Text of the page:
A new partnership to tackle Bovine TB - a disease in cattle that costs taxpayers in Northern Ireland £40m a year - has been launched.
It follows a study, commissioned by the Department of Agriculture, Environment and Rural Affairs (DAERA), into ways to eradicate the problem.
Almost one in 10 herds are estimated to have TB, with infected animals slaughtered and affected herds subject to restrictions.
The current strategy entails the regular testing of animals with diseased reactors removed by DAERA. Farmers are compensated for cattle that are removed.
But the impact of losing animals that have unique pedigrees and breeding qualities honed over many years still represents a genuine wrench for farmers.
Despite many years of testing and reactor removal the aim of eradicating the disease seems to be as distant as was the case decades ago.
Given this backdrop DAERA has embarked on a new and ambitious campaign to finally get to grips with the TB scourge.
The latest phase of the initiative was unveiled on day two of Balmoral Show with DAERA announcing the establishment of a new TB Eradication Partnership (TBEP).
According to permanent secretary Dennis McMahon, the initiative represents a fresh approach to addressing the high levels of TB in this part of the world.
In essence, industry stakeholders and veterinary representatives within the partnership will work with DAERA to provide independent advice, assist in policy development and in programme delivery.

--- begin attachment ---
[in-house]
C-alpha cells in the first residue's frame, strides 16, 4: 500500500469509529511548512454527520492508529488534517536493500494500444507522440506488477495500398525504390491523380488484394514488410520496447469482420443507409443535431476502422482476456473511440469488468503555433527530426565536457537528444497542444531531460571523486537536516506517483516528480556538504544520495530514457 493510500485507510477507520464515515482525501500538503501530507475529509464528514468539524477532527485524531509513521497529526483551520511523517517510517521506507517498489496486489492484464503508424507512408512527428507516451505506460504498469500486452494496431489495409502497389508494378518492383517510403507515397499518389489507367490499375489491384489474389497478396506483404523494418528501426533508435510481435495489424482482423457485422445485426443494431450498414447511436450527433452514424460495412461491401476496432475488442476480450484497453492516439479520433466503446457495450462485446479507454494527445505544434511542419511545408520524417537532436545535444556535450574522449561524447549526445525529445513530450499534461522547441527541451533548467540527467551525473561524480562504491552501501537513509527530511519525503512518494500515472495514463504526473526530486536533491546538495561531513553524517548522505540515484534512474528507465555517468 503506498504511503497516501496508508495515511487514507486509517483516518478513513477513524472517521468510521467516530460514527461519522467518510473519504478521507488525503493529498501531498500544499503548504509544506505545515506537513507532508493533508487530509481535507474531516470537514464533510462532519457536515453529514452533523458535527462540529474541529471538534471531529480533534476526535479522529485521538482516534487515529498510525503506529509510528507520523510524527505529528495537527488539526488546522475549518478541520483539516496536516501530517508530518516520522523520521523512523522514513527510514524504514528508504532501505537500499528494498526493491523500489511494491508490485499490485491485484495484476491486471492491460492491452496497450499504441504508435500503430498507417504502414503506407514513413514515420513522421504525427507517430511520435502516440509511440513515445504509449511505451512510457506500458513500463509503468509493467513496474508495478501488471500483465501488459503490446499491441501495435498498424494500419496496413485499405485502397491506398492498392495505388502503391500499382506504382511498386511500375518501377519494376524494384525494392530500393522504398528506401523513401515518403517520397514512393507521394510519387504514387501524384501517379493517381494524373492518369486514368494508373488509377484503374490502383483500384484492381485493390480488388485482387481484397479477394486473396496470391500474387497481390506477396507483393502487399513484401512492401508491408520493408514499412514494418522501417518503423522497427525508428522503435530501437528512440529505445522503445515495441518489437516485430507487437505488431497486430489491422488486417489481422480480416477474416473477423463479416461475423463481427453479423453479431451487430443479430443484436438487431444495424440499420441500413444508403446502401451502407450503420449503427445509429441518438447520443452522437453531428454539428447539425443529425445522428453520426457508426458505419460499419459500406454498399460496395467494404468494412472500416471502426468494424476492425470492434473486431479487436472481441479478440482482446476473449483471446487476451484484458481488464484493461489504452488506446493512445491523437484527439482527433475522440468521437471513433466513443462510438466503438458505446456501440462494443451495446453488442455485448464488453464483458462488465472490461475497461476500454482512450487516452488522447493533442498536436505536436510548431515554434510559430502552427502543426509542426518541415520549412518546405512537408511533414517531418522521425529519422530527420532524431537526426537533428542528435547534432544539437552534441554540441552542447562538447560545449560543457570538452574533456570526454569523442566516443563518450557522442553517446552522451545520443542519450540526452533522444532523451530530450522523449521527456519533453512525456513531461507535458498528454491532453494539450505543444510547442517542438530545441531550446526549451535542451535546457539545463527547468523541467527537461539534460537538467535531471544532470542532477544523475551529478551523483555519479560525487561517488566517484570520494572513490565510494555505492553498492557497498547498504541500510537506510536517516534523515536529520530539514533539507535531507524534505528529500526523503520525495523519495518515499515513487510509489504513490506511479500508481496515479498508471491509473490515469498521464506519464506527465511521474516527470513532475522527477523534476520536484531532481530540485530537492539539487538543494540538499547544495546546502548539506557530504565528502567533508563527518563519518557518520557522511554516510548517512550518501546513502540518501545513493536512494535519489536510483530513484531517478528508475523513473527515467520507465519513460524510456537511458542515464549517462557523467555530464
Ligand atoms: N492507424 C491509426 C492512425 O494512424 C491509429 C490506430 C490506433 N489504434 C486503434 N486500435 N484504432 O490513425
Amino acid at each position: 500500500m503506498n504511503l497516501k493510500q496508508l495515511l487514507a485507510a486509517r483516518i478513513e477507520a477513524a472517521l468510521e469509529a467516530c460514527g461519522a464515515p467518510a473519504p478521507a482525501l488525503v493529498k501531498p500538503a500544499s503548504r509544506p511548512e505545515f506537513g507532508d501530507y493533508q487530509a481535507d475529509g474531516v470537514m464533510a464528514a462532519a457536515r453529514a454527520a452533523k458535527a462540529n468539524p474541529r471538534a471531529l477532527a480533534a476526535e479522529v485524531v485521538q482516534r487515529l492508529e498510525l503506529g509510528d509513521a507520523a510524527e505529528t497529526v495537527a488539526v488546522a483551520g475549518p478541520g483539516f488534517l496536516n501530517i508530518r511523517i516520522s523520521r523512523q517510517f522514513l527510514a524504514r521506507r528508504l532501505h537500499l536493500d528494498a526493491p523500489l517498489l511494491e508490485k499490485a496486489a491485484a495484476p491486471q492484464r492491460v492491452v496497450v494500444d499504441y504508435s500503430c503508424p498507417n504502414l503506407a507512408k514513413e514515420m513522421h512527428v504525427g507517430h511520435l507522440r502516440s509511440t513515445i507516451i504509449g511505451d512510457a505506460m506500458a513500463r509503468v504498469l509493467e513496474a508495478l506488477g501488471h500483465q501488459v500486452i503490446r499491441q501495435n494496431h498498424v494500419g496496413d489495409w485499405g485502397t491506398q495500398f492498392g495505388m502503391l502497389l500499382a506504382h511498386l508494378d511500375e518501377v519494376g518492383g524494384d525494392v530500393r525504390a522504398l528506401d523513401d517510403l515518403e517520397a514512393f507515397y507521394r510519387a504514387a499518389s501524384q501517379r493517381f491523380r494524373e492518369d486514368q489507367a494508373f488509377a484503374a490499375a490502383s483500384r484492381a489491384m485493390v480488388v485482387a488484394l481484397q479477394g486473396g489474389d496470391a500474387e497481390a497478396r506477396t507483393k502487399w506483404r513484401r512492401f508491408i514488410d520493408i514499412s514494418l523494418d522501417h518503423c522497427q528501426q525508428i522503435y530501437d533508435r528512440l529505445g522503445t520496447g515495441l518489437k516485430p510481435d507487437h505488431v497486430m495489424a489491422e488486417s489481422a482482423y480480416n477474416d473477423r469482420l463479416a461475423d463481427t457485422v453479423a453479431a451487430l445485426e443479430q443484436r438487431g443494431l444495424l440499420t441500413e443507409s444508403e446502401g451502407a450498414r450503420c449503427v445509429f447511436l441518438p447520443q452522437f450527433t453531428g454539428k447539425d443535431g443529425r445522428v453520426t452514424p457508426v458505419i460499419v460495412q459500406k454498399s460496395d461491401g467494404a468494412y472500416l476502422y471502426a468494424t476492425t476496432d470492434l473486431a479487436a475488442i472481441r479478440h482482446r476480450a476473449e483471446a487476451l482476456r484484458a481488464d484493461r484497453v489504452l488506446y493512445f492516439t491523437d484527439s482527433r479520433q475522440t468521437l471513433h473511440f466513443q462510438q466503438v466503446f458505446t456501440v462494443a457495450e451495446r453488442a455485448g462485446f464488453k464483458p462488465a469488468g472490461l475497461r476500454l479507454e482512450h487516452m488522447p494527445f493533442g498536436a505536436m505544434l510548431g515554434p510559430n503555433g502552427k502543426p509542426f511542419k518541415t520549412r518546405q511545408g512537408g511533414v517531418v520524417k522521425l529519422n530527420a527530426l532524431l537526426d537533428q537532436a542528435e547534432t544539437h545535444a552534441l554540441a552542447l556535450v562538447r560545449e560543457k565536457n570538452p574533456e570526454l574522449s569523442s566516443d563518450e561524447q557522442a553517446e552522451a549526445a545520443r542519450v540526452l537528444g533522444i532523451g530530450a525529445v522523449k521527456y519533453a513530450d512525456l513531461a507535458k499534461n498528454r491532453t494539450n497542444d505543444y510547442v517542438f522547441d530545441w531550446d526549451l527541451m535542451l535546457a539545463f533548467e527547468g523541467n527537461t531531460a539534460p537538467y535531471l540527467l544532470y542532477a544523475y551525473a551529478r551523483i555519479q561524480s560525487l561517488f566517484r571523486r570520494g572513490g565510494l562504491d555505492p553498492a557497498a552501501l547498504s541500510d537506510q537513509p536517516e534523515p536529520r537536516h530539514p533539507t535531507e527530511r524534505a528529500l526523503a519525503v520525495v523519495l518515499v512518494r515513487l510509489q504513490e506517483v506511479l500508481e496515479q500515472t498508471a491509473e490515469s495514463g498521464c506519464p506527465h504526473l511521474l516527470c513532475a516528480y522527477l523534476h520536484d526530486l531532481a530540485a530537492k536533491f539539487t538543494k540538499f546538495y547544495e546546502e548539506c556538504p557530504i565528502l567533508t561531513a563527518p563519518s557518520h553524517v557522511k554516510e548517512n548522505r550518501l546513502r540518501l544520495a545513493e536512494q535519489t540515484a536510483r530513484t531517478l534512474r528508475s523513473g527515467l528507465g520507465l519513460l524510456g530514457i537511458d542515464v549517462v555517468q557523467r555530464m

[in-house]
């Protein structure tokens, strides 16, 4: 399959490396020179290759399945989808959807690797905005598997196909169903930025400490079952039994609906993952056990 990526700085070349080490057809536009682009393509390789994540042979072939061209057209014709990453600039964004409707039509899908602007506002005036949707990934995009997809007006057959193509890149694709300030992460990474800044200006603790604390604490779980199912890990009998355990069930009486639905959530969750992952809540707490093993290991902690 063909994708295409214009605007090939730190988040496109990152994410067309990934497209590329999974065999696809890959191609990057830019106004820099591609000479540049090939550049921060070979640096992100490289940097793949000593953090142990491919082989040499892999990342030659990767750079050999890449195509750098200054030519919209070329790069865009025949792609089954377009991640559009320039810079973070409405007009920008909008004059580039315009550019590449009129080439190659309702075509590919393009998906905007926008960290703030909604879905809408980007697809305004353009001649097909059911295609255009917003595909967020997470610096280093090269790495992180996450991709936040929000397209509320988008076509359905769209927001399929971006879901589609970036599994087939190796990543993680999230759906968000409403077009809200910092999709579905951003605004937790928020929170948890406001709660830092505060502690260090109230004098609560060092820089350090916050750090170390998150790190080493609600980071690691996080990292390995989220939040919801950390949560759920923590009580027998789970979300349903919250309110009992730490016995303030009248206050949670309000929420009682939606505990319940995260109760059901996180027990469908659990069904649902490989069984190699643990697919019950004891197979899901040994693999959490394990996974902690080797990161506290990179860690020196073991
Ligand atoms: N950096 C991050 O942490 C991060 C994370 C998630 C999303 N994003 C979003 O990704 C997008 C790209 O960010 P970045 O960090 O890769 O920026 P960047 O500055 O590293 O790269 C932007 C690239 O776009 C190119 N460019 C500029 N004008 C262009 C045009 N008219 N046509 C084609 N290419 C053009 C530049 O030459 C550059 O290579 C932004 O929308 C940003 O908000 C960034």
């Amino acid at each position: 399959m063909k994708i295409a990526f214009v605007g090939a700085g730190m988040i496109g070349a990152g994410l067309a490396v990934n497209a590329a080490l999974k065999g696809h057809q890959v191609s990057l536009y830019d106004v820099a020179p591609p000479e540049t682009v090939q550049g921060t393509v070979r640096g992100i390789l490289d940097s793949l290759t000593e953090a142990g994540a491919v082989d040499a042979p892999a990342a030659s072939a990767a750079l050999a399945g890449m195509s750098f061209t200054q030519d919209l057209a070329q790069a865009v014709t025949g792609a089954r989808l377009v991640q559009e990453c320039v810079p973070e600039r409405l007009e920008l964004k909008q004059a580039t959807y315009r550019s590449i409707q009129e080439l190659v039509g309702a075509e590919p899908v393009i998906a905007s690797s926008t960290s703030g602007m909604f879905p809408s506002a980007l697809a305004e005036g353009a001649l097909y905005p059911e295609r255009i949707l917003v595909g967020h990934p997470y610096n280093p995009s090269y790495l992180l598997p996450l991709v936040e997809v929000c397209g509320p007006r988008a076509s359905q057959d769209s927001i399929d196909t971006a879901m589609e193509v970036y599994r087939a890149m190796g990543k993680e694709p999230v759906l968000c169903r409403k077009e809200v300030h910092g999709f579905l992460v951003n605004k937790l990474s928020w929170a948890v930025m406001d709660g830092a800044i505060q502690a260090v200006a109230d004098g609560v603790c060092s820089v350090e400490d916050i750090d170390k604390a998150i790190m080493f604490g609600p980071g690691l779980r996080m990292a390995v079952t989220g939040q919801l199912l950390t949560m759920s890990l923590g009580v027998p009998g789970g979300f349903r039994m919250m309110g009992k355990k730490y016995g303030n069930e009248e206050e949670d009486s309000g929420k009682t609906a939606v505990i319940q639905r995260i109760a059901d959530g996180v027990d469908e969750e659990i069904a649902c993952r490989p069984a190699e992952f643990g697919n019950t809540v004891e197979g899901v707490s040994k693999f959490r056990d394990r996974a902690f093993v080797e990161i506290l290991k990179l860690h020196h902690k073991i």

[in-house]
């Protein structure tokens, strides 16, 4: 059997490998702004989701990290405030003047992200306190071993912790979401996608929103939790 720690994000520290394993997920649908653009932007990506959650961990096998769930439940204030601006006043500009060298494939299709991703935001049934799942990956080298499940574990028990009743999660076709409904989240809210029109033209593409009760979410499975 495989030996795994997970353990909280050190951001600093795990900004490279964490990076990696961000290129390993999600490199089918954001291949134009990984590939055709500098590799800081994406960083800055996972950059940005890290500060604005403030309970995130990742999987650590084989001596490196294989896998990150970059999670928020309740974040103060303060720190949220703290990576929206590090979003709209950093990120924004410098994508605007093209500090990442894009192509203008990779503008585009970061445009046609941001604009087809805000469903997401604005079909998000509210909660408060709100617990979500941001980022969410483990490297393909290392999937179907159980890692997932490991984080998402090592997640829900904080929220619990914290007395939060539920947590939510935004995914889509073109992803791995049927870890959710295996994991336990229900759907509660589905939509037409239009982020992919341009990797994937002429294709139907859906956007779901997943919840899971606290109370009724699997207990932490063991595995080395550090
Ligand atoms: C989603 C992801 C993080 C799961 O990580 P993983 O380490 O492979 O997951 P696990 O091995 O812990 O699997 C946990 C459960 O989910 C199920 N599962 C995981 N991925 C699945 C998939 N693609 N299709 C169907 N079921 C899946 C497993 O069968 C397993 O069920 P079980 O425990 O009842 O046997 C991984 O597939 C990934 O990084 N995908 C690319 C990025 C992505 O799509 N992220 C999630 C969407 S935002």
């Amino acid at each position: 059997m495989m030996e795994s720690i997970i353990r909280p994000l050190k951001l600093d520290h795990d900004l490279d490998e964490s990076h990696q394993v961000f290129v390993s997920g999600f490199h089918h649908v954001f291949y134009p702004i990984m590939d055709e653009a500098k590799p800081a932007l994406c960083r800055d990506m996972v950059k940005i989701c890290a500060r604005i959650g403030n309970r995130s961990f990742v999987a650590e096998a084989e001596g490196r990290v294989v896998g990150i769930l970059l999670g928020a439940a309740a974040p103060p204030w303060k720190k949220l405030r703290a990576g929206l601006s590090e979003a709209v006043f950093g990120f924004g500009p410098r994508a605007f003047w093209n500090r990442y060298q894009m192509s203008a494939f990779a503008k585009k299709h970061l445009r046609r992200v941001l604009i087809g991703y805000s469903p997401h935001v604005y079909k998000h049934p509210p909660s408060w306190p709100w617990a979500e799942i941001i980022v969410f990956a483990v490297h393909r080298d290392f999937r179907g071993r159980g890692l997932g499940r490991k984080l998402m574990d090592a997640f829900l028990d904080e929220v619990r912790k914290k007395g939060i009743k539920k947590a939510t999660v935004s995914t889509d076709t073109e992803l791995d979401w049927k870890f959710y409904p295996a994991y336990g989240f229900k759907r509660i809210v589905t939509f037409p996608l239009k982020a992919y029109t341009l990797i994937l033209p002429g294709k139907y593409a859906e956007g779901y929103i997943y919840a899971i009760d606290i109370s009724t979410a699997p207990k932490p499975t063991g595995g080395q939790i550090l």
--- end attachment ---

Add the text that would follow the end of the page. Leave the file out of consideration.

The eventual aim remains that of eradicating the disease here. Speaking to representatives from across the agri-food and environment sectors, Mr McMahon said: "We recognise the challenge that faces all of us with the high rate of TB incidence.
"It is the source of significant stress for our farming families and has the potential to inflict serious damage on the wider agri-food industry and its ability to trade on a global scale.
"While we have taken a number of measures to address the issue, we want to keep moving forward with our approach.
"TBEP will bring together individuals with knowledge and practical experience who will for the first time have a major role in shaping the TB programme at both a policy and ground level.
"Farmers will be involved at every level having an input to how the TB programme operates and bringing their experience to the problem."
Mr McMahon announced that Sean Hogan has been appointed as chair of TBEP alongside Seamus O'Kane, from a veterinary background, Dr Sam Strain, from a science background and Adrian Patterson and David Rea, both from a farming background.
Mr McMahon did not address the issue of how the evolving TB eradication campaign will be funded. Approximately £40m is spent by DAERA in compensating farmers for the removal of reactor cattle on an annual basis.
Some have questioned will this level of funding be available into the future. Many farmers believe this may not be the case.
The other imponderable is the badger issue. Badgers are known to harbour and spread Bovine TB.
Farm stakeholder groups are adamant that the testing of badgers must be an integral part of a future TB eradication campaign. This was a point made with great ferocity by Royal Ulster Agricultural Society president Cyril Millar when he spoke on day two of this year's Balmoral Show.
What remains certain is the fact that TB eradication will remain a core challenge for agriculture for many years to come.